After a difficult morning with Fat Mac on Tuesday, things went smoothly…but not for long.
Mac had told me that he was finally going to do some serious training for the Sikkim trip by walking to Porty, but in the event he arrived on the 42 bus.
“Kin yeez prunt oot ma e-tayket Roadz?”
“Of course Mac, but why not print it out yourself?”
“Ah cannae get ma prunter tae wurk”
“Have you connected it to your home network?”
“The prunter’s fecked. Ah’m nae goanna waste onymair time on it. Why the feck Ah hiv tae print oot ma ain tayket, Ah dunny ken. Yeez dinnae used to hiv tae dae that.”
“In the seventies you didn’t.”
“Dinnae start a’ that again, Roadz, aboot ra sivinties. Ah hiv tae gang tae ra bunk noo.”
“Why not bank online?”
“Roadz – life is enough o’ a war against machines wi’oot online bunking. Ah cannae be ersed wi a’ they computery thungs ”
I gave Mac my copy of Third-class Ticket, by Heather Wood, which I’d not been able to get into at all, and after I’d pointed out that a surprising number of women with strong mothering instincts were following his training progress on Facebook, he left to go to the bank. I then packed my overnight bag for Glasgow, where Lindsey and I had booked a room in the Campanile Hotel. This is bang next to the SSE Hydro, where we were to see Jeff Lynne’s ELO that evening.
At least, we thought we’d booked a room. It turned out that someone-who-shall-not-be-named-because-I-got-into-trouble-when-mentioning-this-elsewhere had booked it for the previous night, and then we found out that the hotel was completely full for Tuesday.
I was expecting a lot of flapping around whilst looking for somewhere to stay, but the girl on the Campanile reception desk, whom I could see from her name-tag was called Margaret, could not have been more helpful. She went out of her way to find some alternatives, looked up Trivago and other websites, marked places on a map she gave us, and even let Lindsey book a room using her computer. When I despaired of getting somewhere nearby with a car park, she said we could leave our car at the Campanile, and gave us the code for the barrier. Thank you, Margaret! I’ll definitely try to stay at the Campanile next time the need arises. You deserve a medal!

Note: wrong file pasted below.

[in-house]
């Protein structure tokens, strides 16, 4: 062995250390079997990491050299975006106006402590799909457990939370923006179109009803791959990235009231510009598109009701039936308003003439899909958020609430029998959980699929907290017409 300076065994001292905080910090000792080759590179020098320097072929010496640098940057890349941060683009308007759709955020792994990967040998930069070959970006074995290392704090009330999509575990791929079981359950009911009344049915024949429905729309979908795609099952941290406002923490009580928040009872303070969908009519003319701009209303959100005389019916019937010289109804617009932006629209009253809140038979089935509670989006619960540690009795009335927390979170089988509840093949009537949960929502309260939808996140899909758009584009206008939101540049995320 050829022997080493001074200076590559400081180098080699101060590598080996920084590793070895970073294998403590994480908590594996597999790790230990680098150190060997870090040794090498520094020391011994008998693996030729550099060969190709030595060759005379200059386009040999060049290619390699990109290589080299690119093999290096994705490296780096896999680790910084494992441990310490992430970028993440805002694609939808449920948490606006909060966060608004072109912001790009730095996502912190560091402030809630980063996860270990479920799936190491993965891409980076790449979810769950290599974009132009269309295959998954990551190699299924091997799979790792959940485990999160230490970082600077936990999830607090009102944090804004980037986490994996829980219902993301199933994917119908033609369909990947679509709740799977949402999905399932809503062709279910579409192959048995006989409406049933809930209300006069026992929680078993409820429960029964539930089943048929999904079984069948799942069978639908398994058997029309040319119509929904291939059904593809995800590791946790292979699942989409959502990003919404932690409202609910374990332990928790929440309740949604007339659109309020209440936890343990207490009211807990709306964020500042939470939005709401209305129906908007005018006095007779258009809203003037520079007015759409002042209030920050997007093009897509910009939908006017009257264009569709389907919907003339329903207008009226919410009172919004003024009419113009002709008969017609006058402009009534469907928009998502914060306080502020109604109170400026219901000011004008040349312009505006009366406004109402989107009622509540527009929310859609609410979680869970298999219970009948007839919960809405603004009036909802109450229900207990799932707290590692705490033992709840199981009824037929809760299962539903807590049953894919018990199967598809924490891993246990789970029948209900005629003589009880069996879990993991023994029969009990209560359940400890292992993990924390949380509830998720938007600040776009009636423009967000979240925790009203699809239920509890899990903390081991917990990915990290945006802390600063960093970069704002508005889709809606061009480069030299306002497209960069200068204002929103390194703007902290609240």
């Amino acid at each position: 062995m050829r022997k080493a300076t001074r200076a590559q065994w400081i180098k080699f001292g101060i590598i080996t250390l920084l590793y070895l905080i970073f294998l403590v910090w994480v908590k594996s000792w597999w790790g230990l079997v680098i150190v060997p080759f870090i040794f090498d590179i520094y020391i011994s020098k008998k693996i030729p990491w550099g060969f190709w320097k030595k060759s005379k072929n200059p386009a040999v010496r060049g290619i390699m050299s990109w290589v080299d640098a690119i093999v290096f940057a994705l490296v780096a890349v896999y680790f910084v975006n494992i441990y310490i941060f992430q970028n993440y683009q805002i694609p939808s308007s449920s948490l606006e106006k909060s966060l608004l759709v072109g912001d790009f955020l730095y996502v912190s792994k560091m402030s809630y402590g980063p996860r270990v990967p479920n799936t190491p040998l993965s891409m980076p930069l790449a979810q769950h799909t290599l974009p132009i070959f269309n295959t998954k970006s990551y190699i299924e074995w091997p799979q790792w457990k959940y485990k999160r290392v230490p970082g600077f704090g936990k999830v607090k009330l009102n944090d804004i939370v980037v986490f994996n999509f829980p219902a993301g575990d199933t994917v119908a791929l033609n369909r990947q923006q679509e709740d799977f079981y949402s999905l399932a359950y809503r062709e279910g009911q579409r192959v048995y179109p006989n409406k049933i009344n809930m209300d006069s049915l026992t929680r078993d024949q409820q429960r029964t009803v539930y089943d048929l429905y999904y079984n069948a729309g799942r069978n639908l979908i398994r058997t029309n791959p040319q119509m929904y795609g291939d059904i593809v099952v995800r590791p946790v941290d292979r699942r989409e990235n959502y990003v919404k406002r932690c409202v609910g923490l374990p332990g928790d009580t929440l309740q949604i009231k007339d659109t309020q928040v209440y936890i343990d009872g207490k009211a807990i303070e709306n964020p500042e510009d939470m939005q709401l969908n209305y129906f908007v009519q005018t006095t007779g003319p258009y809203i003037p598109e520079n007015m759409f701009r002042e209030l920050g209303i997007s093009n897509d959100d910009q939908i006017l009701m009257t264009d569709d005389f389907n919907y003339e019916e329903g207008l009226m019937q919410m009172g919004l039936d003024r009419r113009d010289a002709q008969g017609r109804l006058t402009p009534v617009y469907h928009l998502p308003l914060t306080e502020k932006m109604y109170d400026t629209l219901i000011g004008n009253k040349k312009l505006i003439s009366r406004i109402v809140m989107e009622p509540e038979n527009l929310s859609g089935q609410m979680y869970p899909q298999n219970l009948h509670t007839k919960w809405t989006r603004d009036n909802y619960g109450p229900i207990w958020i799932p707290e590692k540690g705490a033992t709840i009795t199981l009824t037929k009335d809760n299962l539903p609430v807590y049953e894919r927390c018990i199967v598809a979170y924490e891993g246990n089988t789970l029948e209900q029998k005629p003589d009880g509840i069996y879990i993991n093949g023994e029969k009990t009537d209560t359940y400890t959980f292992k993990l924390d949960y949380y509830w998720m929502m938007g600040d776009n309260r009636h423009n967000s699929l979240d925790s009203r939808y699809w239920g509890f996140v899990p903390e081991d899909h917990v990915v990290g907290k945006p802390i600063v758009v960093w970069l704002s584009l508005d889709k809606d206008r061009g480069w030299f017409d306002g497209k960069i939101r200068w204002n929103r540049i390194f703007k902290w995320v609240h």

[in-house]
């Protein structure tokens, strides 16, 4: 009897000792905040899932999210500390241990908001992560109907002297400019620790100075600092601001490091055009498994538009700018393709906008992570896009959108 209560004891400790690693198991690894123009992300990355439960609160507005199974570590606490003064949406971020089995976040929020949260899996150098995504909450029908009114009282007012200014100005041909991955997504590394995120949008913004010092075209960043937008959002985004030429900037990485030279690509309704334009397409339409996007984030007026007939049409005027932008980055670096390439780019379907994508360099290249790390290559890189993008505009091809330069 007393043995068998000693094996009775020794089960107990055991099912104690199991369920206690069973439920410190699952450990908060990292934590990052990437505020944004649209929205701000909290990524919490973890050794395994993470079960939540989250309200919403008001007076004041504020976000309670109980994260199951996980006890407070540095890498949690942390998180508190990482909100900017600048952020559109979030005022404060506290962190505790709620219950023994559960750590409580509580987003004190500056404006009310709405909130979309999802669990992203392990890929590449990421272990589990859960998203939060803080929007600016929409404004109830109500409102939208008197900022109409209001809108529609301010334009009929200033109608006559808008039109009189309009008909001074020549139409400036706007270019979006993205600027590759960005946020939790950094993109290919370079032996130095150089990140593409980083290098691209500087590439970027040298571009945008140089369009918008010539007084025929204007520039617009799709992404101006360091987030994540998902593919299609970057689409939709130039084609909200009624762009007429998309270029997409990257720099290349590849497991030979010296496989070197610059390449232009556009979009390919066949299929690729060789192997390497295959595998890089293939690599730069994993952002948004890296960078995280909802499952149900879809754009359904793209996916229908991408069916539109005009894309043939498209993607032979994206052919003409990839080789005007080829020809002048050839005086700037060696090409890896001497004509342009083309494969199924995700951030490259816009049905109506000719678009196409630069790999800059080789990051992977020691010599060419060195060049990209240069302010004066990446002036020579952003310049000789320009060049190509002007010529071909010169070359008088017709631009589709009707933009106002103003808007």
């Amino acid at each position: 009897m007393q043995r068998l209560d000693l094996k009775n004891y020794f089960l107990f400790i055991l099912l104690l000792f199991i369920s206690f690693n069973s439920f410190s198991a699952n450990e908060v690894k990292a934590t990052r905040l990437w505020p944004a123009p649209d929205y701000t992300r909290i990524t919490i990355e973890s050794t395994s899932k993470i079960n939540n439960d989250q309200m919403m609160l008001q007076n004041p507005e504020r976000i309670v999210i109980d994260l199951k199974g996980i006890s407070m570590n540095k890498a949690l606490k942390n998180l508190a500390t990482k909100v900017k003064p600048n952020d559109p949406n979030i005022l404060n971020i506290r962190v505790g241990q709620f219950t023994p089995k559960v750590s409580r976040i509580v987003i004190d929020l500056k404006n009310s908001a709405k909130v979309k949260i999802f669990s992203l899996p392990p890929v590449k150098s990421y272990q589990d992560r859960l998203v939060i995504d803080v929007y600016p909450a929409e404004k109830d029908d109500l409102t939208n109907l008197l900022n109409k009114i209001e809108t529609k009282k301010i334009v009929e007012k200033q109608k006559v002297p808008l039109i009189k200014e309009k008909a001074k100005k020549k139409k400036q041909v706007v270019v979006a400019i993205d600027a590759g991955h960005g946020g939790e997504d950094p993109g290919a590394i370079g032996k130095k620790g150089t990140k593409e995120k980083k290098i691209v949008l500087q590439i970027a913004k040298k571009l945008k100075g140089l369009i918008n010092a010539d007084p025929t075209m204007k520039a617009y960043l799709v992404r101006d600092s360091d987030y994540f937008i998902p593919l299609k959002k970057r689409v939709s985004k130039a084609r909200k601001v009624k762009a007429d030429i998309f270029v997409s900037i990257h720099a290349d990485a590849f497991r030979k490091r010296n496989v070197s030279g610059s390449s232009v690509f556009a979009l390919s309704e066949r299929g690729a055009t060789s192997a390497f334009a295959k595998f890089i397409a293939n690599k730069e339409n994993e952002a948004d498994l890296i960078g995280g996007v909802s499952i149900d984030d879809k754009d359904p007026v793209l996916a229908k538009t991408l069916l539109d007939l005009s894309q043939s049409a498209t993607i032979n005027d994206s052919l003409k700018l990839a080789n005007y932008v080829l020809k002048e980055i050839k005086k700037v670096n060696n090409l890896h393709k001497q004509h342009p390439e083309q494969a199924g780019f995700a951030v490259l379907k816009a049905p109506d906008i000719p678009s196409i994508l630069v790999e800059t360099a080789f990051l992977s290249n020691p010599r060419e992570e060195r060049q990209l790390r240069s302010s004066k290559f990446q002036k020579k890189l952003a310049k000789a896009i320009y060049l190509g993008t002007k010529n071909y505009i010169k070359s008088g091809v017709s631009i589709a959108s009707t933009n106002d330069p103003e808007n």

We eventually stayed at a hotel in Royal Crescent, not too far a walk from the Hydro. The room was fine. I noticed that the vertical bits of carpet on the stairs (not the horizontal bits) were quite worn, which I couldn’t understand until I figured that they’d probably at some stage turned each bit round 90 degrees.
We enjoyed a tasty meal at Villa Toscana in Argyle Street, where within ten seconds of arriving we were twice referred to as ‘yous’, as in:
“A table for two?”
“Uf yous wait jes a sec..aye, yous kin sit rair [pointing].”
The Hydro is a very large auditorium, holding about 13,000 people. It was full for the Jeff Lynne’s ELO concert, which was absolutely great. They have such a wonderful back catalogue of songs, and the light show was fantastic.